Latest Version of US Info-Sharing and Protection Act Still Tramples Bill of Rights
A recent rewrite of the Cybersecurity Intelligence Sharing and Protection Act (CISPA) says the U.S. government cant search through data on cybersecurity threats that it obtains from private firms...unless the feds use the magic phrase, "national security." But you really shouldn't find the changes to the bill reassuring.
By Constantine von Hoffman, CIO
The House Intelligence Committee’s new draft of the Cybersecurity Intelligence Sharing and Protection Act (CISPA) includes a definition of what constitutes a “cybersecurity threat” and narrows other problematic language within the bill, but it still leaves more than enough room to trample the Bill of Rights.
CISPA would give private companies new ways to share information about cyber-threats with the U.S. government, and vice versa. Although its purpose is quite different from SOPA and PIPA–the anti-piracy bills that were protested out of Congressional consideration last January–CISPA has angered many of the same opponents due to its promise of broad new powers for the government. (The use of a catchy acronym probably helps, too.)
One proposed amendment in the new draft narrows the category of information shared under CISPA from “everything you can think of” to “stuff related to breaking and entering into a network.” (For real: Instead of “theft or misappropriate of private or government information, intellectual property, or personally identifiable information” we get “efforts to gain unauthorized access to a system or network, including efforts to gain such unauthorized access to steal or misappropriate private or government information.”)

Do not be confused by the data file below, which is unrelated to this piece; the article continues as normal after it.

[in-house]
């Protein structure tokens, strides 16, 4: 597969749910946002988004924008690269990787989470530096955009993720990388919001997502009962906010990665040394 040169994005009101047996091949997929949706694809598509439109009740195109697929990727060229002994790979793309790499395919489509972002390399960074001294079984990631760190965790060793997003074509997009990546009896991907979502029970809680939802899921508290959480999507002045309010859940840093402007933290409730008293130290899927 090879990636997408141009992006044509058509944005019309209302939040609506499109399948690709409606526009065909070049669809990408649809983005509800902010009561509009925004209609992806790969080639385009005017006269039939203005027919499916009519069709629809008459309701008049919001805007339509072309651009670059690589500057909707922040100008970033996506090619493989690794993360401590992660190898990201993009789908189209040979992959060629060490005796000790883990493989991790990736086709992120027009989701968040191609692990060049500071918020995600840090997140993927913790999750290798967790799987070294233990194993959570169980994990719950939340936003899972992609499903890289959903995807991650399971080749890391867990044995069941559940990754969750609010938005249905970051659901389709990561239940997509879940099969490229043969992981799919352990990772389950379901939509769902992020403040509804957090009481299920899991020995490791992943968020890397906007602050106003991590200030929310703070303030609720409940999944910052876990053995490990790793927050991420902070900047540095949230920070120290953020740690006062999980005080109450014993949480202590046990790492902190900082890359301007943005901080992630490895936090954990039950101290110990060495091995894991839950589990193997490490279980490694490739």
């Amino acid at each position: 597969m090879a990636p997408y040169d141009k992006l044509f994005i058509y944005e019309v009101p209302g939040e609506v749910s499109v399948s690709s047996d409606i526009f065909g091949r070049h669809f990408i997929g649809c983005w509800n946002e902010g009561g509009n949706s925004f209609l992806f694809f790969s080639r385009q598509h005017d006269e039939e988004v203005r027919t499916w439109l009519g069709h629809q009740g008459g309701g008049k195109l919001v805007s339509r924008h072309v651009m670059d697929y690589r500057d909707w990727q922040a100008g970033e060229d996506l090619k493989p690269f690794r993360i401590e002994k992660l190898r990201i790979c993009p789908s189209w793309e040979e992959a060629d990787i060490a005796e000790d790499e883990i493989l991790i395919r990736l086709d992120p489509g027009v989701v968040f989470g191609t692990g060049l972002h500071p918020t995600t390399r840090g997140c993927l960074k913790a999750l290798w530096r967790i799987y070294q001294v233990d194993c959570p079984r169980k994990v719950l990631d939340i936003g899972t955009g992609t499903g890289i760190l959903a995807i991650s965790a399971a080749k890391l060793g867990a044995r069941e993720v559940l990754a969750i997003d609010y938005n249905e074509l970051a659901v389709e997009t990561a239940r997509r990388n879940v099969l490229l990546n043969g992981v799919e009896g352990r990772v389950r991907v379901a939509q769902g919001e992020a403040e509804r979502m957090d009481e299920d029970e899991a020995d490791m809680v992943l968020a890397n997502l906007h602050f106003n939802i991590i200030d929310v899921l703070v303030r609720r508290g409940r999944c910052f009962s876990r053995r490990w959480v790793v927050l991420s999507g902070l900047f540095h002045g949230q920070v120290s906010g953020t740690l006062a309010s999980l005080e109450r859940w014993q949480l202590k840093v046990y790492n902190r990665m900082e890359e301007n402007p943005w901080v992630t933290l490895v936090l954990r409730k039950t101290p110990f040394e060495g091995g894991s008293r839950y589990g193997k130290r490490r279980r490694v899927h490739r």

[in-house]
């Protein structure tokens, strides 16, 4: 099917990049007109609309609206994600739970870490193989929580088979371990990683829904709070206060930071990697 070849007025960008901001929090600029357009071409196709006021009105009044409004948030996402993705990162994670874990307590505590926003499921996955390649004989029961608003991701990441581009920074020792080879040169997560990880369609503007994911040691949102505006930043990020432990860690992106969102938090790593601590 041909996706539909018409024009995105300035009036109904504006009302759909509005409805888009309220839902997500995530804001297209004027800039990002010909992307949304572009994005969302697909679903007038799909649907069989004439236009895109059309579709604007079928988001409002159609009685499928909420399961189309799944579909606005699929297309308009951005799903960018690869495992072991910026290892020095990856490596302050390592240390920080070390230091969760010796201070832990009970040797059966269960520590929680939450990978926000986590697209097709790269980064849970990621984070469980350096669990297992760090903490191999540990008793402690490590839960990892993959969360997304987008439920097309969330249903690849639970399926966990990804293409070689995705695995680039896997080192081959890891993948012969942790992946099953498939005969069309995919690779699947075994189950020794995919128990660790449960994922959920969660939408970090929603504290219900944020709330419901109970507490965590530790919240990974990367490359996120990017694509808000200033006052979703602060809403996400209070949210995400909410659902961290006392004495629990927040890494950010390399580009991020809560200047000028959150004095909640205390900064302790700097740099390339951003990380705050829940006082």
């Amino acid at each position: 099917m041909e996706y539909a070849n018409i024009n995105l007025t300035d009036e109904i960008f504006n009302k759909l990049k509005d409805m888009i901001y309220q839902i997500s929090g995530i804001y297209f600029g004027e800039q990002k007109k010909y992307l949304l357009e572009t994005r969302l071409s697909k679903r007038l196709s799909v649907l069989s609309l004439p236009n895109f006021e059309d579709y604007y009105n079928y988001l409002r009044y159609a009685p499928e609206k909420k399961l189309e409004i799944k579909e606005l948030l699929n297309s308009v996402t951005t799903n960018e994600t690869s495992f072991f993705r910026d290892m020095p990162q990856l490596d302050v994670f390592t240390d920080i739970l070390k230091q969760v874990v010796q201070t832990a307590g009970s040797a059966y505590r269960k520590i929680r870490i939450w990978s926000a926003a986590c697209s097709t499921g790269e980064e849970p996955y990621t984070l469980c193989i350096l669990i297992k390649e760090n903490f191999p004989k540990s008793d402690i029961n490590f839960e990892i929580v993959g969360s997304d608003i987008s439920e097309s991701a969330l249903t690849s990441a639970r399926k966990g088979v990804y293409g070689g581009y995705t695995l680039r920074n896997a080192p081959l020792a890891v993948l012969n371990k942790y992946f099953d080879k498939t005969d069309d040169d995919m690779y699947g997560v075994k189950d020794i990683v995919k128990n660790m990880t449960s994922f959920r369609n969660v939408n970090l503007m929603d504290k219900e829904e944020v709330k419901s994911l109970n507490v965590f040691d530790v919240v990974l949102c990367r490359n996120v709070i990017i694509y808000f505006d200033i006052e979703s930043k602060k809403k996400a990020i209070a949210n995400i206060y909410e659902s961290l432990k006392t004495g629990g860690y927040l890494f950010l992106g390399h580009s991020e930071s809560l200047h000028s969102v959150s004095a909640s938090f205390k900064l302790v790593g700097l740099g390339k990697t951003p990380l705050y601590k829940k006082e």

While this is an improvement, the latest version still gives the government the right to use “national security” as justification for doing whatever it wants with information it gets from the private sector. Under the latest version of the bill, the government can’t search any data shared with it by private firms about cybersecurity threats UNLESS the feds close their eyes and say “n——l s——y” three times. Who can complain about that, really? When was the last time the government did evil things to the citizenry under the guise of good ol’ NS? (It helps if you pretend that the Department of Homeland Security [DHS] doesn’t actually exist.)
By the way, you won’t be able to find out what information the government didn’t look through because shared information will be protected from Freedom of Information Act (FOIA) requests.
Another fascinating aspect of CISPA relates to when the government shares threat details with private companies. The companies would be “encouraged” but not required to share their knowledge with each other. If they do they have to promise only to use the info for security and not to gain a competitive advantage. Oh, and they are protected from lawsuits related to the sharing of this information. While that may prevent those companies from lawsuits filed by the general public, it raises the specter of lawsuits between companies involved if they get info that could give them a boost over rivals.